IPv4 Host Routing 90

        Router Forwarding Decisions and the IP Routing Table 91

    IPv4 Routing Protocols 93

    Other Network Layer Features 94

        Using Names and the Domain Name System 95

        The Address Resolution Protocol 96

        ICMP Echo and the ping Command 97

    Chapter Summary 98

    Chapter 5 Fundamentals of TCP/IP Transport and Applications 102

    Foundation Topics 103

    TCP/IP Layer 4 Protocols: TCP and UDP 103

        Transmission Control Protocol 103

        User Datagram Protocol 111

    TCP/IP Applications 112

        Uniform Resource Identifiers 112

        Finding the Web Server Using DNS 113

        Transferring Files with HTTP 114

        How the Receiving Host Identifies the Correct Receiving Application 115

    Chapter Summary 117

    Part I Review 120

    Part II Implementing Basic Ethernet LANs 123

    Chapter 6 Using the Command-Line Interface 124

    Foundation Topics 125

    Accessing the Cisco Catalyst Switch CLI 125

        Cisco Catalyst Switches 125

        Accessing the Cisco IOS CLI 126

        CLI Help Features 132

        The debug and show Commands 134

    Configuring Cisco IOS Software 134

        Configuration Submodes and Contexts 135

        Storing Switch Configuration Files 137

        Copying and Erasing Configuration Files 139

    Chapter Summary 140

    Chapter 7 Analyzing Ethernet LAN Switching 146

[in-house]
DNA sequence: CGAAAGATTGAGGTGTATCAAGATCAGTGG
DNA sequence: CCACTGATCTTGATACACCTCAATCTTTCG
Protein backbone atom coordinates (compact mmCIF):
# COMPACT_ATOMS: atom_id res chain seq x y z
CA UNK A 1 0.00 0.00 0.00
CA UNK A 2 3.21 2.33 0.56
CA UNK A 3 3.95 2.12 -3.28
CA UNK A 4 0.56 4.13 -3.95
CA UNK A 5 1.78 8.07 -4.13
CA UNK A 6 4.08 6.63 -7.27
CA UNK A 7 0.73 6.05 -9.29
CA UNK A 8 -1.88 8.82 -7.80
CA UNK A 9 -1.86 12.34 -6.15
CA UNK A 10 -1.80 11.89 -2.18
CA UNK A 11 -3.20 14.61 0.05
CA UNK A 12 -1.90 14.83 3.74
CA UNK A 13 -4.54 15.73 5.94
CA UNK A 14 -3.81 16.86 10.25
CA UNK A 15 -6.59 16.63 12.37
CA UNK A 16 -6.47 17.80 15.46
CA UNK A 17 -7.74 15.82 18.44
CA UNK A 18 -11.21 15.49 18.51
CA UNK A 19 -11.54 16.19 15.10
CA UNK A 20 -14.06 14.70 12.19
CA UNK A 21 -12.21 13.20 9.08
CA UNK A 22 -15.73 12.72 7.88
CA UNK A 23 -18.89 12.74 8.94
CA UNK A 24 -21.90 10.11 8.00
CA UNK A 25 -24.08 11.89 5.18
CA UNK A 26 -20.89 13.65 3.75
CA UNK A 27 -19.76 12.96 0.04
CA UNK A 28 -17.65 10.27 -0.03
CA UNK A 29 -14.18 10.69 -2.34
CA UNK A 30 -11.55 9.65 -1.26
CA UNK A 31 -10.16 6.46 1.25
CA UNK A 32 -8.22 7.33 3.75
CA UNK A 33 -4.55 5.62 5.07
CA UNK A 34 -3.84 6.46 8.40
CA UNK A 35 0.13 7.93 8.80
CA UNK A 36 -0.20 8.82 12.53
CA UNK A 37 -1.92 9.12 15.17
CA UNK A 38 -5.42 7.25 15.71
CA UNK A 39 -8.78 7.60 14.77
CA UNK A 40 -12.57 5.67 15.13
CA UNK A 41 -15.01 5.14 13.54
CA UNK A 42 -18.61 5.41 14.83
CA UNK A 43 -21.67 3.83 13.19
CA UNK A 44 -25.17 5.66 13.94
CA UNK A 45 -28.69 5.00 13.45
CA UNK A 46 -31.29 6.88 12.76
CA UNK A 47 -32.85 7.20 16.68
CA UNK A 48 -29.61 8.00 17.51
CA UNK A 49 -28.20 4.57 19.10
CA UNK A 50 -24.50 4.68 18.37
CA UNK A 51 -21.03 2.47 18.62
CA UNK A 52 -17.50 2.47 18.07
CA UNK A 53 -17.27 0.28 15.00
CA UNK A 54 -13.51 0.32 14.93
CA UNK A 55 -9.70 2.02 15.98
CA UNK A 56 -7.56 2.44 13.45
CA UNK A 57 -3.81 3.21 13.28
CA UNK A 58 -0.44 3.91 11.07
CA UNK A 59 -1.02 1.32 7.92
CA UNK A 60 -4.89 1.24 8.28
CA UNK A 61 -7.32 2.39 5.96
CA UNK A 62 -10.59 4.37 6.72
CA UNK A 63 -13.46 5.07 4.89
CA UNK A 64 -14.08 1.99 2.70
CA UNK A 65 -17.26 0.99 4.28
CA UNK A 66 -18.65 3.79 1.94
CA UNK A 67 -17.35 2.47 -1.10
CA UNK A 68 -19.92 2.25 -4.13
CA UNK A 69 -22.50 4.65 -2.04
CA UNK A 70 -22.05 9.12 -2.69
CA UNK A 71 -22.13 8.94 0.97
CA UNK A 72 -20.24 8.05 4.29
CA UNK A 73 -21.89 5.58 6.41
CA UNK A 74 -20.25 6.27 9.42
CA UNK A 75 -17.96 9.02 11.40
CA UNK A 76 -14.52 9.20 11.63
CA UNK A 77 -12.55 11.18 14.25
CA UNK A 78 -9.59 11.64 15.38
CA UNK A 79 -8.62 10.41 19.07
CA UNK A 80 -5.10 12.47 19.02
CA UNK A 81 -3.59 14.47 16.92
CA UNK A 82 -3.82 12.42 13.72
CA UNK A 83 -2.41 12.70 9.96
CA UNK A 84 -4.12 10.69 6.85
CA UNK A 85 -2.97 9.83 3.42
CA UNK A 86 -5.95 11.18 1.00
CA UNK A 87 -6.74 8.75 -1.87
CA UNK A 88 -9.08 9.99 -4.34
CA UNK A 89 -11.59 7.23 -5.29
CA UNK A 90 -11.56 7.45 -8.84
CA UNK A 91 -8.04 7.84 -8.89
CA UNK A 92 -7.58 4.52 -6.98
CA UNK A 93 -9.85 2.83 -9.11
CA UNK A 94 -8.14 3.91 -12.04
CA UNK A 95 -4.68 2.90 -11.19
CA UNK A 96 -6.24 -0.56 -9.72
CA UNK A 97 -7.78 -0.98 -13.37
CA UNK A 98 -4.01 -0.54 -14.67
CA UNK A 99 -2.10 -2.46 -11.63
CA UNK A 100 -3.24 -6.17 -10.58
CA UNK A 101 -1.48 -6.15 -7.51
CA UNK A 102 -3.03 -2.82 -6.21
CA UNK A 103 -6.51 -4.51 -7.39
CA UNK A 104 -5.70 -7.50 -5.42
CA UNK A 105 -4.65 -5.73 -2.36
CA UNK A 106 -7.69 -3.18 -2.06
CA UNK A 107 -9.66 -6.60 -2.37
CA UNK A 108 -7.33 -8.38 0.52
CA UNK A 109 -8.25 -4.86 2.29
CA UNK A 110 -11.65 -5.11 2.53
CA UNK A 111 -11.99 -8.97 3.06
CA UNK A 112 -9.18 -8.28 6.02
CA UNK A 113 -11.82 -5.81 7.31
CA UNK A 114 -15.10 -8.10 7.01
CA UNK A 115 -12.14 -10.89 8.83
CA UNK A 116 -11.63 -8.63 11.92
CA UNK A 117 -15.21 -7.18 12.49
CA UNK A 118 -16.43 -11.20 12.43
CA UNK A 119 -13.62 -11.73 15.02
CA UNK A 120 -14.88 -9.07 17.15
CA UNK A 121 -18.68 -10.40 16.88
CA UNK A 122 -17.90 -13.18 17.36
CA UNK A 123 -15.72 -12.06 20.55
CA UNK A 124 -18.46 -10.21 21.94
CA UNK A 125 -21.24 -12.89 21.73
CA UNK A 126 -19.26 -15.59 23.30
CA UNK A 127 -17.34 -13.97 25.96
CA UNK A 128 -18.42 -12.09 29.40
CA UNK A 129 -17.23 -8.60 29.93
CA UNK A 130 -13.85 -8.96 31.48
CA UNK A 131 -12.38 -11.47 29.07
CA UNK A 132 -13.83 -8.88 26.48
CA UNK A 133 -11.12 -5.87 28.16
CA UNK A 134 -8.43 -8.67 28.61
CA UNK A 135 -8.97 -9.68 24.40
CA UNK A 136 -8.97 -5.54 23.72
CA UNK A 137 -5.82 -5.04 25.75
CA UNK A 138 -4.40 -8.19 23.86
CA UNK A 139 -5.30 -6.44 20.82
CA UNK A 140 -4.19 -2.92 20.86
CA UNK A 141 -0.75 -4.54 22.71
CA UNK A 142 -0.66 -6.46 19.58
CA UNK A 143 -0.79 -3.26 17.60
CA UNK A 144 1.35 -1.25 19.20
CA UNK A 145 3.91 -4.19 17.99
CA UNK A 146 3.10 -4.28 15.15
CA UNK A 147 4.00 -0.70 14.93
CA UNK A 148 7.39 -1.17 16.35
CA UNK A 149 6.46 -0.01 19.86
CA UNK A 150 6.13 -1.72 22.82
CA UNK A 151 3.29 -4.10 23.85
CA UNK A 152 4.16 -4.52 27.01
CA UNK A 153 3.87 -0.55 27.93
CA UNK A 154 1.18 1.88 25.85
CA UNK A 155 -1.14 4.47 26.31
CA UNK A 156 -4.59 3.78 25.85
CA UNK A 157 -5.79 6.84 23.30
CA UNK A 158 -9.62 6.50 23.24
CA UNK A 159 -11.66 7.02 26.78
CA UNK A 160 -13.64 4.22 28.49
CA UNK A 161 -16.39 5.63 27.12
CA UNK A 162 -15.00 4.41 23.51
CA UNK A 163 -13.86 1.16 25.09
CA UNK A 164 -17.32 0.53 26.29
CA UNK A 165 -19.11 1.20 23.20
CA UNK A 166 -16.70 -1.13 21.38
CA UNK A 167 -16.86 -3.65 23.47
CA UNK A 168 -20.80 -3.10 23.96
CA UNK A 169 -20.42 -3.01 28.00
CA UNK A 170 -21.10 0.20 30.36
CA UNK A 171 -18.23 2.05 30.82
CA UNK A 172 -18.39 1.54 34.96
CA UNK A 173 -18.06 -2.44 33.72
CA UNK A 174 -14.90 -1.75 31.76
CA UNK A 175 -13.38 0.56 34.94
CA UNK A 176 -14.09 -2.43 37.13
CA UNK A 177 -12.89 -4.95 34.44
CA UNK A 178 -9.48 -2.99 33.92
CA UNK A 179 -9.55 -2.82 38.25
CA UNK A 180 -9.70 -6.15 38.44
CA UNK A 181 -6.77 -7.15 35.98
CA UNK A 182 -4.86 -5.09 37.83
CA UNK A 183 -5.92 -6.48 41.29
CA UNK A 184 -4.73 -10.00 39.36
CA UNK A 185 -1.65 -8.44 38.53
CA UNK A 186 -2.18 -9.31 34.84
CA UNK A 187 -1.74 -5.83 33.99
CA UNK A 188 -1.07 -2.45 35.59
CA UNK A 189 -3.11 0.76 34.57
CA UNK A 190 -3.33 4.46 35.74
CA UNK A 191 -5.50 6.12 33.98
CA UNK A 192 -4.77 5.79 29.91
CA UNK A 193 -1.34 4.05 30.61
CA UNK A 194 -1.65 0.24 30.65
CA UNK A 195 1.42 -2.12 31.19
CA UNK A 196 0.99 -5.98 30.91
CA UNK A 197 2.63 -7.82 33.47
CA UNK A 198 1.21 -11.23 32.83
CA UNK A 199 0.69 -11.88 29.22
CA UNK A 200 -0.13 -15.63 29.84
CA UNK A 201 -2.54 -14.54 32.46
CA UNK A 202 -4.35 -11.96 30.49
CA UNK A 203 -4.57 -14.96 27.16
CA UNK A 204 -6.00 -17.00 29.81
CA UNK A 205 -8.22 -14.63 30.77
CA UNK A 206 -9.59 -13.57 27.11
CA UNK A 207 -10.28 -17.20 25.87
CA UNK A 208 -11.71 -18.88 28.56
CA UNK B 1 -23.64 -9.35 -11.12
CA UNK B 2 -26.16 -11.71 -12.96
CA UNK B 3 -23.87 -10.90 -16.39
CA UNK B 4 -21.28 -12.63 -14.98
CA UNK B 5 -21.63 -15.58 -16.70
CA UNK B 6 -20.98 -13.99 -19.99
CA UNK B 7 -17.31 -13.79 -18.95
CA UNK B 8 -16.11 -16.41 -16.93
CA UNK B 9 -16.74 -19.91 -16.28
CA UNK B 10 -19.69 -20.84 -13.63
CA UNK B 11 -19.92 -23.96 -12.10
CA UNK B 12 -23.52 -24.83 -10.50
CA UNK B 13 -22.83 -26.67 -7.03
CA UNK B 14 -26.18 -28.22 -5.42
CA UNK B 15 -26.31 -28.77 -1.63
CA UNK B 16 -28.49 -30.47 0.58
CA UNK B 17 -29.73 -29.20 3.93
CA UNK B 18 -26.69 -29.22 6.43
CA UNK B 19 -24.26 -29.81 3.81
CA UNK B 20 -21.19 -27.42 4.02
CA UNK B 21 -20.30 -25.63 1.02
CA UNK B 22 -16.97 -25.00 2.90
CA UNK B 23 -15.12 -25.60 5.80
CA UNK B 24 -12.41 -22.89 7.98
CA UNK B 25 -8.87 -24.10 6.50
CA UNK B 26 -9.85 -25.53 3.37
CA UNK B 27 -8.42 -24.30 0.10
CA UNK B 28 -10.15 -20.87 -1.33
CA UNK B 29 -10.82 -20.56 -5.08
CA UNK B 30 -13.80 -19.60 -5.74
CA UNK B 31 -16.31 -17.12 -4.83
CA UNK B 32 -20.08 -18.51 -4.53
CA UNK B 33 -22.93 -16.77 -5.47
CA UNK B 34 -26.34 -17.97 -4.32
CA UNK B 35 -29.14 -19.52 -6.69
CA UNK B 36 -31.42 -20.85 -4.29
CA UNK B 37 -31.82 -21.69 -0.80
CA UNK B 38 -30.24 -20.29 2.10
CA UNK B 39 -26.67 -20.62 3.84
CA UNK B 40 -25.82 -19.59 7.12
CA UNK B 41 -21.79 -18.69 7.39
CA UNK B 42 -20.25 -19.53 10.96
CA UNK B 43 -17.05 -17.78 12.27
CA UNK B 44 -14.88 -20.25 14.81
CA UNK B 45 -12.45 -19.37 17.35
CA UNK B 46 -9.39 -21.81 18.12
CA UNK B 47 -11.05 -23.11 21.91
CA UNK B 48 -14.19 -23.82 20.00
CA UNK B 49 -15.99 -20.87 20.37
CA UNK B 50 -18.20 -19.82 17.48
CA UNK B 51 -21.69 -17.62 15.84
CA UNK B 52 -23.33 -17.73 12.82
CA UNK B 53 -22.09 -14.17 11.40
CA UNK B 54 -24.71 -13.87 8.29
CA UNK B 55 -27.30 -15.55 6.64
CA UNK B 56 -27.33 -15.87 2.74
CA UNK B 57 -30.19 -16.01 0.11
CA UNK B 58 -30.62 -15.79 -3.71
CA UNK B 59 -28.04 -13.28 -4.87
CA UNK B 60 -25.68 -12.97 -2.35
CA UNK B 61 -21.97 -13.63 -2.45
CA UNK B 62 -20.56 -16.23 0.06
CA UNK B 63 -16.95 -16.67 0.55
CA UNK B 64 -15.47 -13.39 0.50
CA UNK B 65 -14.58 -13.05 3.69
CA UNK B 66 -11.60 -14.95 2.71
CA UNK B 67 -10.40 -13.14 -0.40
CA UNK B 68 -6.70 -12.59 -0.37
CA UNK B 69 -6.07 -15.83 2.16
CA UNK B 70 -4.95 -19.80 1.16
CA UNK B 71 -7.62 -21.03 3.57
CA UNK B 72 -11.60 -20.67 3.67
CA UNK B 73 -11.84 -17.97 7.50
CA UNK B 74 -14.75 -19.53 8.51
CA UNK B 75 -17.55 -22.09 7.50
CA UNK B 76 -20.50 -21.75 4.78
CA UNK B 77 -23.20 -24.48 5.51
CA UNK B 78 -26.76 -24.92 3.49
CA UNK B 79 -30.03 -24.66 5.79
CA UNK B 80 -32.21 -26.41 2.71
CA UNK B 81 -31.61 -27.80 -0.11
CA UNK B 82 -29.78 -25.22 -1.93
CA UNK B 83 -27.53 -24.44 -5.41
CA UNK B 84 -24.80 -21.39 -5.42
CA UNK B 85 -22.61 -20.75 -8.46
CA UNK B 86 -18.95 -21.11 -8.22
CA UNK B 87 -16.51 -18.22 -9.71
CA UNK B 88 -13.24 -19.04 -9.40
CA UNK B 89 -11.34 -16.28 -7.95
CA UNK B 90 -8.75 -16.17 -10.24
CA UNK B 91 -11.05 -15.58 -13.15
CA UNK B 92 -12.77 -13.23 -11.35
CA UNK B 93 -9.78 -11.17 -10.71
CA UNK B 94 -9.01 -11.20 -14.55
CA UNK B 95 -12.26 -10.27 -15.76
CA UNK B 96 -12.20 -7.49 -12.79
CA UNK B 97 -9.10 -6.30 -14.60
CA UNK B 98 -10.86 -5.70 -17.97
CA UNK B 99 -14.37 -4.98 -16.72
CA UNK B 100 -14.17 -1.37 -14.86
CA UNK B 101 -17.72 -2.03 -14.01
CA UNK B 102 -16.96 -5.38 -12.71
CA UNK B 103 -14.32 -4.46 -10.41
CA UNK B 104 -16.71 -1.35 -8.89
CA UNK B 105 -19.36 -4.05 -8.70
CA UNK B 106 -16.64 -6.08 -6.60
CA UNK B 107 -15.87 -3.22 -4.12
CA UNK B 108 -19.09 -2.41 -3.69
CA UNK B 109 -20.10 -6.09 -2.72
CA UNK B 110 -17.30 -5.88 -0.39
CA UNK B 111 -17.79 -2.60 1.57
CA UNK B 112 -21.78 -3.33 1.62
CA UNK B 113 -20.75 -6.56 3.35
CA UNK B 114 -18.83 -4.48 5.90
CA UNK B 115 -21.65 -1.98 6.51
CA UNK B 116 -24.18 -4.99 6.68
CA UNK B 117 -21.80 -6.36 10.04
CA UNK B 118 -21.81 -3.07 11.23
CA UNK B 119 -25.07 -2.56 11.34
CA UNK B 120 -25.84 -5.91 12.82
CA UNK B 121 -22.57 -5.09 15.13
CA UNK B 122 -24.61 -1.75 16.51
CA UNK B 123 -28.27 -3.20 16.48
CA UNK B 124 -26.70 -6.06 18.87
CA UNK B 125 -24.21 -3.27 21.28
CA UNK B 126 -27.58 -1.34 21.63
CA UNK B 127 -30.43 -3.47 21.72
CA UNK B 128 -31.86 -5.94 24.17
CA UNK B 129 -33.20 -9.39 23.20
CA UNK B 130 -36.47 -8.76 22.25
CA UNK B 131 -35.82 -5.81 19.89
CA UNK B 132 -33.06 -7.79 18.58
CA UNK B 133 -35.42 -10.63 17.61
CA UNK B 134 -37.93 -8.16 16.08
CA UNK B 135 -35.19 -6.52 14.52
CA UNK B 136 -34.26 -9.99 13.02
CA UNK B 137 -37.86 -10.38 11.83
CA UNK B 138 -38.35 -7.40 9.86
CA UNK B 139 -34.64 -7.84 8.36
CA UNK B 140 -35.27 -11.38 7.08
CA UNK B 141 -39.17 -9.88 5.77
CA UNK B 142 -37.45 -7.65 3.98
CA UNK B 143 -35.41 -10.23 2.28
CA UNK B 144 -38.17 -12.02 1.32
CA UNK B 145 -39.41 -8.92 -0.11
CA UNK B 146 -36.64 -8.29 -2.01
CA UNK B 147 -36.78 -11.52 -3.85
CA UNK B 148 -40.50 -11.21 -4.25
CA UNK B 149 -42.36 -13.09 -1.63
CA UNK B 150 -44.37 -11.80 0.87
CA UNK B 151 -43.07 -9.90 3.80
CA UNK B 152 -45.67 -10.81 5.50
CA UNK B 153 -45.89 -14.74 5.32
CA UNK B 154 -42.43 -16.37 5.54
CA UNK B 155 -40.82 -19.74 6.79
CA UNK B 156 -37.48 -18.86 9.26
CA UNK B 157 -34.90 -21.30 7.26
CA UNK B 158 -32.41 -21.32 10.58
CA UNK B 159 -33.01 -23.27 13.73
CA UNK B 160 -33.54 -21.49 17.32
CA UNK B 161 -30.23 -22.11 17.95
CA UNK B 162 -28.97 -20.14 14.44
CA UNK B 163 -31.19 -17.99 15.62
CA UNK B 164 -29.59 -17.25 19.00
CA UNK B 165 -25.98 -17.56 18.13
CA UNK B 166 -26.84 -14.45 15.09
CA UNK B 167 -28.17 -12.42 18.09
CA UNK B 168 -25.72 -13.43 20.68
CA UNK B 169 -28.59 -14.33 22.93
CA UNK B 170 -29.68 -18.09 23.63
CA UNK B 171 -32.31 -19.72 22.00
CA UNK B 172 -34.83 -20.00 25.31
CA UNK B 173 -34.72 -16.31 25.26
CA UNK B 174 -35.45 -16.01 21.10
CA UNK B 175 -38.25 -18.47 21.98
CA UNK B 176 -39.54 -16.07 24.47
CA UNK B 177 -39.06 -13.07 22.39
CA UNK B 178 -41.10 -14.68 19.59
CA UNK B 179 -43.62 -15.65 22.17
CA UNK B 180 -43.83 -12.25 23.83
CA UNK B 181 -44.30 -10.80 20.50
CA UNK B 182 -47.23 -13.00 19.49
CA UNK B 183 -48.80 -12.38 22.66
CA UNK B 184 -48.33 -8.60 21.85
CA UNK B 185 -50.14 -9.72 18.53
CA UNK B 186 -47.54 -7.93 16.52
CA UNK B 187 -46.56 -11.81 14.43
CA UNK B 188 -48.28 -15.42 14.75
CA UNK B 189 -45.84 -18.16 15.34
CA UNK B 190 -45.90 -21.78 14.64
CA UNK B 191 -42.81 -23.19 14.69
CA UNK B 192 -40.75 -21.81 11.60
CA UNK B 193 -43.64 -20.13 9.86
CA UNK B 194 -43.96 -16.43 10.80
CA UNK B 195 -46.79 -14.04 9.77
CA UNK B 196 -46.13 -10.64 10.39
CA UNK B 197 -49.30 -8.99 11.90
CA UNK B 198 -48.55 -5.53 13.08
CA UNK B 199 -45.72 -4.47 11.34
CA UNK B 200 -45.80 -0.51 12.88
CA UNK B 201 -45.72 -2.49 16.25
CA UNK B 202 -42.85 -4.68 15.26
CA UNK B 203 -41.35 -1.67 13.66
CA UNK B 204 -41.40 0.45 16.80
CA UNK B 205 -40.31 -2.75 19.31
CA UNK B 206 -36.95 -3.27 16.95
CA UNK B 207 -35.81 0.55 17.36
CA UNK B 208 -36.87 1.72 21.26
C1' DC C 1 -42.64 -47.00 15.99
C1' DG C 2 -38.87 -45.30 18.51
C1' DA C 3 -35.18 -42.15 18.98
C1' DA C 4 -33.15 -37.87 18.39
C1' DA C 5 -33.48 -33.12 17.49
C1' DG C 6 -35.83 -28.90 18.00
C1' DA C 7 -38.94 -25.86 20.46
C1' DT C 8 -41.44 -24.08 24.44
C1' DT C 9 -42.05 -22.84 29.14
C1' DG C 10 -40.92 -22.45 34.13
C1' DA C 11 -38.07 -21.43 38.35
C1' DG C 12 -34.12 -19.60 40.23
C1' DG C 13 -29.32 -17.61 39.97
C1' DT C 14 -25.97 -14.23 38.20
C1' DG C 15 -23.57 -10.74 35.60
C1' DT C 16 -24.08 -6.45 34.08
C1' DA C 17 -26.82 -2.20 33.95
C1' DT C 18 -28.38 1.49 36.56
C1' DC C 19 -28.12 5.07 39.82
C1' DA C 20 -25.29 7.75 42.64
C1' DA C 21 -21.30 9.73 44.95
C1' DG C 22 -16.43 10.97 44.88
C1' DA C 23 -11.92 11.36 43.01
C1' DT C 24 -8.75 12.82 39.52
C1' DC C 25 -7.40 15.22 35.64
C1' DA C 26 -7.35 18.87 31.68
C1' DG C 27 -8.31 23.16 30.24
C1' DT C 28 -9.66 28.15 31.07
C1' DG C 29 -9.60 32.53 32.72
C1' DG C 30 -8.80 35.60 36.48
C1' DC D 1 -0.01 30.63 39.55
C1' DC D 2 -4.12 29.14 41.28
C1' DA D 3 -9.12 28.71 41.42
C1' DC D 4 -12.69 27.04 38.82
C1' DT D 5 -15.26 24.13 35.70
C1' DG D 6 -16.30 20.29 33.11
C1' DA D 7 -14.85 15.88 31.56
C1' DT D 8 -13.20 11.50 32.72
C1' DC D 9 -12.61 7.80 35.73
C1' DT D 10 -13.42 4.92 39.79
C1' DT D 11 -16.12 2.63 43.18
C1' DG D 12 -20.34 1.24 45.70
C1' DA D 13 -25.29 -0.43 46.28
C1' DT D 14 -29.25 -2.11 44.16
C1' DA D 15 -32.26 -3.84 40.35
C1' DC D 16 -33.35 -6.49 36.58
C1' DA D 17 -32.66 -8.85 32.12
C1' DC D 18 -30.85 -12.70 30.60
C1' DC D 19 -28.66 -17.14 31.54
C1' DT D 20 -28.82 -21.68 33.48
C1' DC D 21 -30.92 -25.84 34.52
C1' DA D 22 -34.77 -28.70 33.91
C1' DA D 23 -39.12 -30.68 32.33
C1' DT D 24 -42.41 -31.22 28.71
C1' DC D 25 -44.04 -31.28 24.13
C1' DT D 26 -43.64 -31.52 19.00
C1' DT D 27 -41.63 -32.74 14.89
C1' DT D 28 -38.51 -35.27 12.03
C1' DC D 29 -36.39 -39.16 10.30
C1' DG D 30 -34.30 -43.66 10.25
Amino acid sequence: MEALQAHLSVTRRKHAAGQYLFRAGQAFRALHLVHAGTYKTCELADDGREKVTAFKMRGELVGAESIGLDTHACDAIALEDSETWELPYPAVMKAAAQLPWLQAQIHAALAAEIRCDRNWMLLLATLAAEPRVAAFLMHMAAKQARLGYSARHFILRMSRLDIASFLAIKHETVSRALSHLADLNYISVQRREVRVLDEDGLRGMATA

Foundation Topics 147

    LAN Switching Concepts 147

        Overview of Switching Logic 147

        Forwarding Known Unicast Frames 148

        Learning MAC Addresses 151

        Flooding Unknown Unicast and Broadcast Frames 151

        Avoiding Loops Using Spanning Tree Protocol 152

        LAN Switching Summary 153

    Verifying and Analyzing Ethernet Switching 154

        Demonstrating MAC Learning 154

        Switch Interfaces 155

        Finding Entries in the MAC Address Table 157

        Managing the MAC Address Table (Aging, Clearing) 158

        MAC Address Tables with Multiple Switches 159

    Chapter Summary 161

    Chapter 8 Configuring Basic Switch Management 166

    Foundation Topics 167

    Securing the Switch CLI 167

        Securing User Mode and Privileged Mode with Simple Passwords 167

        Securing User Mode Access with Local Usernames and Passwords 171

        Securing User Mode Access with External Authentication Servers 173

        Securing Remote Access with Secure Shell 174

    Enabling IPv4 for Remote Access 177

        Host and Switch IP Settings 177

        Configuring IPv4 on a Switch 179

        Configuring a Switch to Learn Its IP Address with DHCP 180

        Verifying IPv4 on a Switch 180

    Miscellaneous Settings Useful in Lab 181

        History Buffer Commands 181

        The logging synchronous, exec-timeout, and no ip domain-lookup Commands 182

    Chapter Summary 183

    Chapter 9 Configuring Switch Interfaces 188

    Foundation Topics 189

    Configuring Switch Interfaces 189